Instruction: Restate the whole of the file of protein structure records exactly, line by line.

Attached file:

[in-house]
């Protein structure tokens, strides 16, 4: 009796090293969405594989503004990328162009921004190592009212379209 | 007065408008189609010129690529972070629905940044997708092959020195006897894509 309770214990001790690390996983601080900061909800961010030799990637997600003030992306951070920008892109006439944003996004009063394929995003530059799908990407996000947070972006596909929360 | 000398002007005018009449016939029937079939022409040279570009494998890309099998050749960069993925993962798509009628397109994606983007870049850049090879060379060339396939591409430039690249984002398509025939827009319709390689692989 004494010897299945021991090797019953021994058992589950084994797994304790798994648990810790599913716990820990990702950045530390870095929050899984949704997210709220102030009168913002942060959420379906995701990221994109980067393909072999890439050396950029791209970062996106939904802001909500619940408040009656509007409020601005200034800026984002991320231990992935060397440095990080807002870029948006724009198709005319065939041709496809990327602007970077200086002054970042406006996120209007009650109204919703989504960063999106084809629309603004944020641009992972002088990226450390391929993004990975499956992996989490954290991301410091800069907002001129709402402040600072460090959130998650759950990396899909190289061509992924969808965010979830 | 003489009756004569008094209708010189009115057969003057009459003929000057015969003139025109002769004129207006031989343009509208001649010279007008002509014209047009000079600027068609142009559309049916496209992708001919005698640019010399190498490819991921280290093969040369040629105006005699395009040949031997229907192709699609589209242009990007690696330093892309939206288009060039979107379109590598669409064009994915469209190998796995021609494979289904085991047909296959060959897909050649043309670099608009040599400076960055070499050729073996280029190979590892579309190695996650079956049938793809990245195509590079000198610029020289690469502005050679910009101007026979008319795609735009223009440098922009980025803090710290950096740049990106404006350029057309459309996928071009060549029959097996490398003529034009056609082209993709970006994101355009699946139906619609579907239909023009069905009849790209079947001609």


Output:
[in-house]
């Protein structure tokens, strides 16, 4: 009796090293969405594989503004990328162009921004190592009212379209 | 007065408008189609010129690529972070629905940044997708092959020195006897894509 309770214990001790690390996983601080900061909800961010030799990637997600003030992306951070920008892109006439944003996004009063394929995003530059799908990407996000947070972006596909929360 | 000398002007005018009449016939029937079939022409040279570009494998890309099998050749960069993925993962798509009628397109994606983007870049850049090879060379060339396939591409430039690249984002398509025939827009319709390689692989 004494010897299945021991090797019953021994058992589950084994797994304790798994648990810790599913716990820990990702950045530390870095929050899984949704997210709220102030009168913002942060959420379906995701990221994109980067393909072999890439050396950029791209970062996106939904802001909500619940408040009656509007409020601005200034800026984002991320231990992935060397440095990080807002870029948006724009198709005319065939041709496809990327602007970077200086002054970042406006996120209007009650109204919703989504960063999106084809629309603004944020641009992972002088990226450390391929993004990975499956992996989490954290991301410091800069907002001129709402402040600072460090959130998650759950990396899909190289061509992924969808965010979830 | 003489009756004569008094209708010189009115057969003057009459003929000057015969003139025109002769004129207006031989343009509208001649010279007008002509014209047009000079600027068609142009559309049916496209992708001919005698640019010399190498490819991921280290093969040369040629105006005699395009040949031997229907192709699609589209242009990007690696330093892309939206288009060039979107379109590598669409064009994915469209190998796995021609494979289904085991047909296959060959897909050649043309670099608009040599400076960055070499050729073996280029190979590892579309190695996650079956049938793809990245195509590079000198610029020289690469502005050679910009101007026979008319795609735009223009440098922009980025803090710290950096740049990106404006350029057309459309996928071009060549029959097996490398003529034009056609082209993709970006994101355009699946139906619609579907239909023009069905009849790209079947001609």